It comes just two weeks after Prime Minister Boris Johnson announced the removal of the remaining restrictions to prevent the spread of the virus, including mandatory isolation for those who test positive and wearing masks in shops and other enclosed public spaces.
Prof Arden said the spread of the virus was the “completely expected result” of the lifting of the restrictions.
And she feared that cases could be even higher than reported, as fewer people were taking confirmatory PCR tests.
She said: “The removal of all legal restrictions and protections sends a message out to the public. If it’s down to individual responsibility, yes, of course there are those of us who will continue to use face masks and keep our distance and do blended working, but if the general tone of the message is we are removing restrictions, then perhaps the message people get is it’s all over.
"What we are seeing is very clearly that it wasn’t all over when the legal restrictions were lifted, but also it’s very clear that it’s not all over now.”
Prof Ardern said rates of coronavirus were going up in eight of the 10 boroughs in Greater Manchester.
"I think one of the concerns is we have is because we have dropped off the testing regime, it makes it much more difficult to track community transmission. If we are only testing people, for example, when they are admitted to hospital, it’s a bit late then to stop community transmission. It’s very challenging in terms of getting our surveillance right,” she said.
It is thought many people have stopped following measures introduced during the pandemic to prevent the spread of Covid-19, such as washing their hands, keeping a distance from others, opening windows and wearing masks.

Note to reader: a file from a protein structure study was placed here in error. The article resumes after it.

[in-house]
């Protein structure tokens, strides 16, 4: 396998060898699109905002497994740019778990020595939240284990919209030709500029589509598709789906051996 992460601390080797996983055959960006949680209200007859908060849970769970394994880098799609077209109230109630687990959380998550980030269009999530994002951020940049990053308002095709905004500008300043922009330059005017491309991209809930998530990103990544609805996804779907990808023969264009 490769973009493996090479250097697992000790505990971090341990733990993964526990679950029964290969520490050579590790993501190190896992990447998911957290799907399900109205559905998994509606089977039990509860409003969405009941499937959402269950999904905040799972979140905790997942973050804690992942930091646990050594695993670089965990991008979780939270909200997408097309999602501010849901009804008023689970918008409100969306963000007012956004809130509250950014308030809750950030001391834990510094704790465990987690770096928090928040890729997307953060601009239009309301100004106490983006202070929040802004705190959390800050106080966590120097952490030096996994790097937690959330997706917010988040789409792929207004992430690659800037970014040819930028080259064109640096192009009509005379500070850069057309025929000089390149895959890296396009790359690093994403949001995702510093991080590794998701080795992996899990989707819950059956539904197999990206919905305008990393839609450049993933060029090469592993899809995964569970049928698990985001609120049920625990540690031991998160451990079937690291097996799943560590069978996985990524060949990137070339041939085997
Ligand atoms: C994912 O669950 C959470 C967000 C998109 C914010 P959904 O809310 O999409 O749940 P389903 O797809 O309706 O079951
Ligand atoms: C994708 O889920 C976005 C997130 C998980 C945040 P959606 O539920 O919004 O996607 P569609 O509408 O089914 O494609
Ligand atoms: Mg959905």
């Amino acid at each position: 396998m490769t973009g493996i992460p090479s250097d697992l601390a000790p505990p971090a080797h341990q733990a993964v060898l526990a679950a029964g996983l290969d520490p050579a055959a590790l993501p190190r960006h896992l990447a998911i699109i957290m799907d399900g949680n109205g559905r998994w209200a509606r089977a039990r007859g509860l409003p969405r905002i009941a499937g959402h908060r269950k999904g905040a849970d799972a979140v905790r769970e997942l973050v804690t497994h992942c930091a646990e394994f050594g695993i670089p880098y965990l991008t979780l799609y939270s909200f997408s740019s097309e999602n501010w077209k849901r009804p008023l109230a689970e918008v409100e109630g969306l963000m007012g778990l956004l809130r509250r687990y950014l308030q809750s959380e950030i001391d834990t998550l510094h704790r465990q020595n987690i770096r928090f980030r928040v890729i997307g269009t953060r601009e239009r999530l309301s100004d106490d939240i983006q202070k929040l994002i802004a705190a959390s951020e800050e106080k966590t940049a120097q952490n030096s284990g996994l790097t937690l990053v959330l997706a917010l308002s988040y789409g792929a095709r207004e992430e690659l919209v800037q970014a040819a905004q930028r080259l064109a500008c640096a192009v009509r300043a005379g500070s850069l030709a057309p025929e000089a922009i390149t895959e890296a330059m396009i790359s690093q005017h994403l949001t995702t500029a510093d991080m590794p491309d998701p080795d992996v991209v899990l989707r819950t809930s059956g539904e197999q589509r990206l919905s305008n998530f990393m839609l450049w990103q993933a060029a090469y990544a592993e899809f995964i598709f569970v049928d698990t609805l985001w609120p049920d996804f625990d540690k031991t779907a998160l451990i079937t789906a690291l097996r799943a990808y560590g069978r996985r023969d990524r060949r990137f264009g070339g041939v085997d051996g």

That is leading to more people catching the virus – but also other illnesses such as flu.
Prof Ardern said: “It’s another respiratory virus and those respiratory public health protections were not just protecting us against Covid, but protecting us against flu as well.
"We are starting to see a late flu season to compound the situation.”
She said it had not yet led to more people being admitted to hospital locally with flu, but numbers had flattened rather than dropping off as they normally would in the spring.
And other areas of the country were seeing more admissions, so it was “likely” this would also happen in Wigan.
Prof Ardern urged people to resume following infection control measures used in the pandemic to help stop the spread of both flu and coronavirus.
She also encouraged everyone to get the flu jab and Covid-19 vaccinations, whether the primary course or boosters.
She said: “The key message is that Covid is very definitely still here. I think what we are seeing is people dropping their guard in terms of wearing face marks in enclosed public spaces, keeping windows open, hand washing and sanitising. They really need to think about doing that.”